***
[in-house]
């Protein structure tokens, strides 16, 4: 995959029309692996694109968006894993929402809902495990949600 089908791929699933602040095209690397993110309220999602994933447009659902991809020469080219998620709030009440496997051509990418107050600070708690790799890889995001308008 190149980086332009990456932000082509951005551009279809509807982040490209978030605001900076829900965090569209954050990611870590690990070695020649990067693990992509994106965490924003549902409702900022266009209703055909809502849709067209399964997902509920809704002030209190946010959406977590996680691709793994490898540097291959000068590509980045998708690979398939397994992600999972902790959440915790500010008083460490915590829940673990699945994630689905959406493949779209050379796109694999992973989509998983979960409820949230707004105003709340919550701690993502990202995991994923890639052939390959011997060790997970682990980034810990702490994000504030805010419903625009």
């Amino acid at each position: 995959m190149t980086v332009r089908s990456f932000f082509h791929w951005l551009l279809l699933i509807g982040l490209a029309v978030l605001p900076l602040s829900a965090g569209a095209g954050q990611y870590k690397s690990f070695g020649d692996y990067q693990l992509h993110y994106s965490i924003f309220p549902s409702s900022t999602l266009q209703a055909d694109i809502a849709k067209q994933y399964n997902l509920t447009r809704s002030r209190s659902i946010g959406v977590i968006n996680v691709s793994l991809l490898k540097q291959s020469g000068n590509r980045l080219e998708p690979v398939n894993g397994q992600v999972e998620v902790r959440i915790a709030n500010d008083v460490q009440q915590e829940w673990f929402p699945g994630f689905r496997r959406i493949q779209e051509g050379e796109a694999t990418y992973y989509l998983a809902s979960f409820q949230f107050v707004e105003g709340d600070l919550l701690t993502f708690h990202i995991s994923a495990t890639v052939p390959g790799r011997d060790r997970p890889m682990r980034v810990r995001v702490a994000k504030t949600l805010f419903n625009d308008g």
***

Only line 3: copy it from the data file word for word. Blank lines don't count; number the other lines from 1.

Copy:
């Amino acid at each position: 995959m190149t980086v332009r089908s990456f932000f082509h791929w951005l551009l279809l699933i509807g982040l490209a029309v978030l605001p900076l602040s829900a965090g569209a095209g954050q990611y870590k690397s690990f070695g020649d692996y990067q693990l992509h993110y994106s965490i924003f309220p549902s409702s900022t999602l266009q209703a055909d694109i809502a849709k067209q994933y399964n997902l509920t447009r809704s002030r209190s659902i946010g959406v977590i968006n996680v691709s793994l991809l490898k540097q291959s020469g000068n590509r980045l080219e998708p690979v398939n894993g397994q992600v999972e998620v902790r959440i915790a709030n500010d008083v460490q009440q915590e829940w673990f929402p699945g994630f689905r496997r959406i493949q779209e051509g050379e796109a694999t990418y992973y989509l998983a809902s979960f409820q949230f107050v707004e105003g709340d600070l919550l701690t993502f708690h990202i995991s994923a495990t890639v052939p390959g790799r011997d060790r997970p890889m682990r980034v810990r995001v702490a994000k504030t949600l805010f419903n625009d308008g």